Week 161: Silver Lake

January 27, 2019

10,000 Steps a Day in L.A. #9, Walking with Sir Walter Scott, 4.9 miles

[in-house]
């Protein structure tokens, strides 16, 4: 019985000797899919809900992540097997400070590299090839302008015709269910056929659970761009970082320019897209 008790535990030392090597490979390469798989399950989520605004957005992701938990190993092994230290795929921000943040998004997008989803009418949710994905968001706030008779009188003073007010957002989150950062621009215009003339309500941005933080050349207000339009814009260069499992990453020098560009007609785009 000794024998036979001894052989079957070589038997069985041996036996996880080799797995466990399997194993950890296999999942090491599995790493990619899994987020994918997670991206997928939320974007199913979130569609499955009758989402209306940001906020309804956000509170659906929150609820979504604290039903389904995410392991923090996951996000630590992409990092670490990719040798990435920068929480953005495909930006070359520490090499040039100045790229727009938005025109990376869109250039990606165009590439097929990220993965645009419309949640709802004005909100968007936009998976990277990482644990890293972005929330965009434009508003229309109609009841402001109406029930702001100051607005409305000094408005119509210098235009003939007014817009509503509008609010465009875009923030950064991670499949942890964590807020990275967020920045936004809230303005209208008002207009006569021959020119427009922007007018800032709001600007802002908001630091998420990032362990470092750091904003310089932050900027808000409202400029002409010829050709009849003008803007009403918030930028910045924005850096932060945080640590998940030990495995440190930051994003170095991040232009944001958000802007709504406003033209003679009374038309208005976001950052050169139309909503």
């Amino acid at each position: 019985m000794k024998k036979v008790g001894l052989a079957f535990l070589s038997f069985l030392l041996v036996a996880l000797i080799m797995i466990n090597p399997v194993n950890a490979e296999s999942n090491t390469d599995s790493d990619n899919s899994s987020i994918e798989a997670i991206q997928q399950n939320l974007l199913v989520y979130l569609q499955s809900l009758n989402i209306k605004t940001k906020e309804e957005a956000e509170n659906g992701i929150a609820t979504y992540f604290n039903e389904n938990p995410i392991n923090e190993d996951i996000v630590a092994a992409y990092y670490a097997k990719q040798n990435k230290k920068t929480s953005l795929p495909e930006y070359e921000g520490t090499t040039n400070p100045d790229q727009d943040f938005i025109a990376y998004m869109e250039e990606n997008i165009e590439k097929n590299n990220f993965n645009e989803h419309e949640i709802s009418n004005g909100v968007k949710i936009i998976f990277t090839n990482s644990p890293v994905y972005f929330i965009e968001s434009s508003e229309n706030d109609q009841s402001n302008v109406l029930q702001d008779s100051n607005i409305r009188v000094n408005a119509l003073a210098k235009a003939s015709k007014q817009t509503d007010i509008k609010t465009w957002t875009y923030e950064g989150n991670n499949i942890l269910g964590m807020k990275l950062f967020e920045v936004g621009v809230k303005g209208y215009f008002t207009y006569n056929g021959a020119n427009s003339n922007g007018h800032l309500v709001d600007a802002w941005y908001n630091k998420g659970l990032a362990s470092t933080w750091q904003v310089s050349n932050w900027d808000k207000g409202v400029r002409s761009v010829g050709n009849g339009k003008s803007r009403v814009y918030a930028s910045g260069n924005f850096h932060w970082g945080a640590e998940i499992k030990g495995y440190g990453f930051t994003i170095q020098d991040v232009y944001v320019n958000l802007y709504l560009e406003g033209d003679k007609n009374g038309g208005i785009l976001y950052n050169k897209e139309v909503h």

Barbara and I can't count the number of times we've hiked Silver Lake, but each trip unearths new info and history about the artful, eclectic neighborhood with really fun history. Instead of circling the two main reservoirs, Haddad's hike led us on a crooked figure-eight trek NW into SL history, starting at the southwest end of the Silver Lake Reservoir on W. Silver Lake Drive. Silver Lake wasn't always named Silver Lake. Long before Wm. Mulholland built the reservoirs in 1907, the lush, green hills of the area reminded 19th-century developer Hugo Reid (1811-1852) of his Scottish homeland so he named the area Ivanhoe Canyon after the 1819 Sir Walter Scott novel. (Thus, street names like Ivanhoe and Rowena after Scott's characters, St. George after the patron saint of England, and Waverly and Kenilworth after Scott's novels!) And the Silver Lake Reservoir wasn't named for the water's silvery sheen on overcast days—Mulholland tagged his new reservoir after former L.A. Water Board Commissioner Herman Silver. Be grateful locals, he could have gotten chummy and dubbed it Herman Lake. Hard to imagine, but when SL reservoir was built, the surrounding hills were empty, only a smattering of farms dotting the landscape. When the L.A. population exploded in the 1920s, homes and new streets began to fill the hills, with thoroughfares leading to the Red Line route in nearby Edendale. Today, Barbara and I walked along the west end of Silver Lake Reservoir and past its little brother Ivanhoe Reservoir, but instead of circling around we kept walking north on Silver Lake Drive, past the delightful Chandelier Tree at 2811, hung with chandeliers from swap meets and film sets. Daytime photos don't do one of our favorite local landmarks justice, so I copied a nighttime screenshot from an interview with Adam Tenenbaum, its creator (great interview, and thank you, KCET). The tree is just that cool. At the top of Silver Lake Drive and Rowena we passed Ivanhoe Elementary, founded in 1889, one of the oldest LAUSD schools. Heading west on Rowena, we turned onto Hyperion toward Griffith Park Blvd. and a stop at the corner Gelsons, standing on the site where Walt Disney made a $300 down payment and built his first studio (1926-1940). The photo of the old Disney Studio hangs inside near the cash registers. Up Griffith Park Blvd. behind Gelsons is a small colony of 1931 bungalows where some of Disney's cartoonists lived. Hi Ho, Hi Ho, rumor has it that the bungalows inspired the seven dwarfs' cottage in Snow White. Moving on, Barbara and I hooked back on Rowena to Waverly Drive, and then south on Saint George Street to Maxwell, wandering through the architecturally eclectic neighborhood to the "Fantasy Island" of Silver Lake—the Rowena Reservoir. Built in 1901 and drained in 1991, LADWP landscaped the now underground storage tank into an oasis complete with waterfalls and little islands, home to a raft of lucky SL ducks. Retracing our steps, we returned to the Silver Lake Reservoir, this time walking south on the east end, along Armstrong and Silver Lake Blvd accompanied by hundreds of hikers, joggers, and dog walkers enjoying this most beautiful of January days. At the southern tip is the serenely beautiful Silver Lake Meadow, fashioned in 2011 and modeled after Sheep Meadow in NY's Central Park. We crossed to our starting point spent and ready for the real reason we chose Silver Lake for today's hike—a stop at Silver Lake Coffee on Glendale Blvd. for the best mochas that side of Griffith Park.

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